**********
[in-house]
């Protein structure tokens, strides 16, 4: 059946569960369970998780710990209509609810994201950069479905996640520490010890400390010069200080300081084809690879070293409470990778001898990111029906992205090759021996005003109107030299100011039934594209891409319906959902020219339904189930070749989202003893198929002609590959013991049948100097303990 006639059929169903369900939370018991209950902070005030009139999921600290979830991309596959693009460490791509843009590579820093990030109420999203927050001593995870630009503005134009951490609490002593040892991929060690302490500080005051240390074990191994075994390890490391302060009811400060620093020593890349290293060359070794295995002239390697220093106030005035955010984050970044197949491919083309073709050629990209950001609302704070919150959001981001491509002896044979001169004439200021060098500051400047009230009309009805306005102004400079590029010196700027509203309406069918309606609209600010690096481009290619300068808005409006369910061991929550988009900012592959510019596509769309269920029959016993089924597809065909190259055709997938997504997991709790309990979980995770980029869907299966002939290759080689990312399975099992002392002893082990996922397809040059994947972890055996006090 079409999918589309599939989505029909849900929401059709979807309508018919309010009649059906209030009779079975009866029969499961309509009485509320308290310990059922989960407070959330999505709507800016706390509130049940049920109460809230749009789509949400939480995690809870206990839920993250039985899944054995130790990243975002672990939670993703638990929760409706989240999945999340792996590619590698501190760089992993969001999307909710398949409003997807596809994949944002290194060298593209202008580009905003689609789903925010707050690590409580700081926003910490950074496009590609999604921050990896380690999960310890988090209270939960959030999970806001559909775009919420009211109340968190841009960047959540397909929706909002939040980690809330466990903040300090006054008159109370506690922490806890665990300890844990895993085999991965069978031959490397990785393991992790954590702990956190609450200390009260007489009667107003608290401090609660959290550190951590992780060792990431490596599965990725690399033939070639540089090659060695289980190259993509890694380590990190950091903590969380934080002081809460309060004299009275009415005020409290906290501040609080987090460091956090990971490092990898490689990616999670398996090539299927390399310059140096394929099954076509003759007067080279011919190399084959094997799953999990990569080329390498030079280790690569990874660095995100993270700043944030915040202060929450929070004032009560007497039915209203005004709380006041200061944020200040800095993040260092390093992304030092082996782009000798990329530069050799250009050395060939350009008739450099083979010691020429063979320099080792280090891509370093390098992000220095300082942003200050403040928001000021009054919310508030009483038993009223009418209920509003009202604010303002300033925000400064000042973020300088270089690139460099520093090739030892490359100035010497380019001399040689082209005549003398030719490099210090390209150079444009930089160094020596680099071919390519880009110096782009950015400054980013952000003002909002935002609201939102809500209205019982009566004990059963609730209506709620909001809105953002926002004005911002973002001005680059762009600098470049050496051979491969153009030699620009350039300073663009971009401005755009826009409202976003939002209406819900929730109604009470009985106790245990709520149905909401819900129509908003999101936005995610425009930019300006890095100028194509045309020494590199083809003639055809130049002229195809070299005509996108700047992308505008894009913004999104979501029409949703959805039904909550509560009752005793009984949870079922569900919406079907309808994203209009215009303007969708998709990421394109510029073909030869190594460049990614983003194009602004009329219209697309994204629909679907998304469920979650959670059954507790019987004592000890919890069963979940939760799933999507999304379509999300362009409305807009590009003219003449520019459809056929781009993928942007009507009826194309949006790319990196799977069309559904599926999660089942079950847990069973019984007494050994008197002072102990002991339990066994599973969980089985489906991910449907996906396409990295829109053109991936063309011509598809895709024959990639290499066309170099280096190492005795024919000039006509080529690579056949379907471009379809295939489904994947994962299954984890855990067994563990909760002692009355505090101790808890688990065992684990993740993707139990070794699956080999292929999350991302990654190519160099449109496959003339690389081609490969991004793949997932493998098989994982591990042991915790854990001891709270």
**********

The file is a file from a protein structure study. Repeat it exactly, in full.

[in-house]
């Protein structure tokens, strides 16, 4: 059946569960369970998780710990209509609810994201950069479905996640520490010890400390010069200080300081084809690879070293409470990778001898990111029906992205090759021996005003109107030299100011039934594209891409319906959902020219339904189930070749989202003893198929002609590959013991049948100097303990 006639059929169903369900939370018991209950902070005030009139999921600290979830991309596959693009460490791509843009590579820093990030109420999203927050001593995870630009503005134009951490609490002593040892991929060690302490500080005051240390074990191994075994390890490391302060009811400060620093020593890349290293060359070794295995002239390697220093106030005035955010984050970044197949491919083309073709050629990209950001609302704070919150959001981001491509002896044979001169004439200021060098500051400047009230009309009805306005102004400079590029010196700027509203309406069918309606609209600010690096481009290619300068808005409006369910061991929550988009900012592959510019596509769309269920029959016993089924597809065909190259055709997938997504997991709790309990979980995770980029869907299966002939290759080689990312399975099992002392002893082990996922397809040059994947972890055996006090 079409999918589309599939989505029909849900929401059709979807309508018919309010009649059906209030009779079975009866029969499961309509009485509320308290310990059922989960407070959330999505709507800016706390509130049940049920109460809230749009789509949400939480995690809870206990839920993250039985899944054995130790990243975002672990939670993703638990929760409706989240999945999340792996590619590698501190760089992993969001999307909710398949409003997807596809994949944002290194060298593209202008580009905003689609789903925010707050690590409580700081926003910490950074496009590609999604921050990896380690999960310890988090209270939960959030999970806001559909775009919420009211109340968190841009960047959540397909929706909002939040980690809330466990903040300090006054008159109370506690922490806890665990300890844990895993085999991965069978031959490397990785393991992790954590702990956190609450200390009260007489009667107003608290401090609660959290550190951590992780060792990431490596599965990725690399033939070639540089090659060695289980190259993509890694380590990190950091903590969380934080002081809460309060004299009275009415005020409290906290501040609080987090460091956090990971490092990898490689990616999670398996090539299927390399310059140096394929099954076509003759007067080279011919190399084959094997799953999990990569080329390498030079280790690569990874660095995100993270700043944030915040202060929450929070004032009560007497039915209203005004709380006041200061944020200040800095993040260092390093992304030092082996782009000798990329530069050799250009050395060939350009008739450099083979010691020429063979320099080792280090891509370093390098992000220095300082942003200050403040928001000021009054919310508030009483038993009223009418209920509003009202604010303002300033925000400064000042973020300088270089690139460099520093090739030892490359100035010497380019001399040689082209005549003398030719490099210090390209150079444009930089160094020596680099071919390519880009110096782009950015400054980013952000003002909002935002609201939102809500209205019982009566004990059963609730209506709620909001809105953002926002004005911002973002001005680059762009600098470049050496051979491969153009030699620009350039300073663009971009401005755009826009409202976003939002209406819900929730109604009470009985106790245990709520149905909401819900129509908003999101936005995610425009930019300006890095100028194509045309020494590199083809003639055809130049002229195809070299005509996108700047992308505008894009913004999104979501029409949703959805039904909550509560009752005793009984949870079922569900919406079907309808994203209009215009303007969708998709990421394109510029073909030869190594460049990614983003194009602004009329219209697309994204629909679907998304469920979650959670059954507790019987004592000890919890069963979940939760799933999507999304379509999300362009409305807009590009003219003449520019459809056929781009993928942007009507009826194309949006790319990196799977069309559904599926999660089942079950847990069973019984007494050994008197002072102990002991339990066994599973969980089985489906991910449907996906396409990295829109053109991936063309011509598809895709024959990639290499066309170099280096190492005795024919000039006509080529690579056949379907471009379809295939489904994947994962299954984890855990067994563990909760002692009355505090101790808890688990065992684990993740993707139990070794699956080999292929999350991302990654190519160099449109496959003339690389081609490969991004793949997932493998098989994982591990042991915790854990001891709270």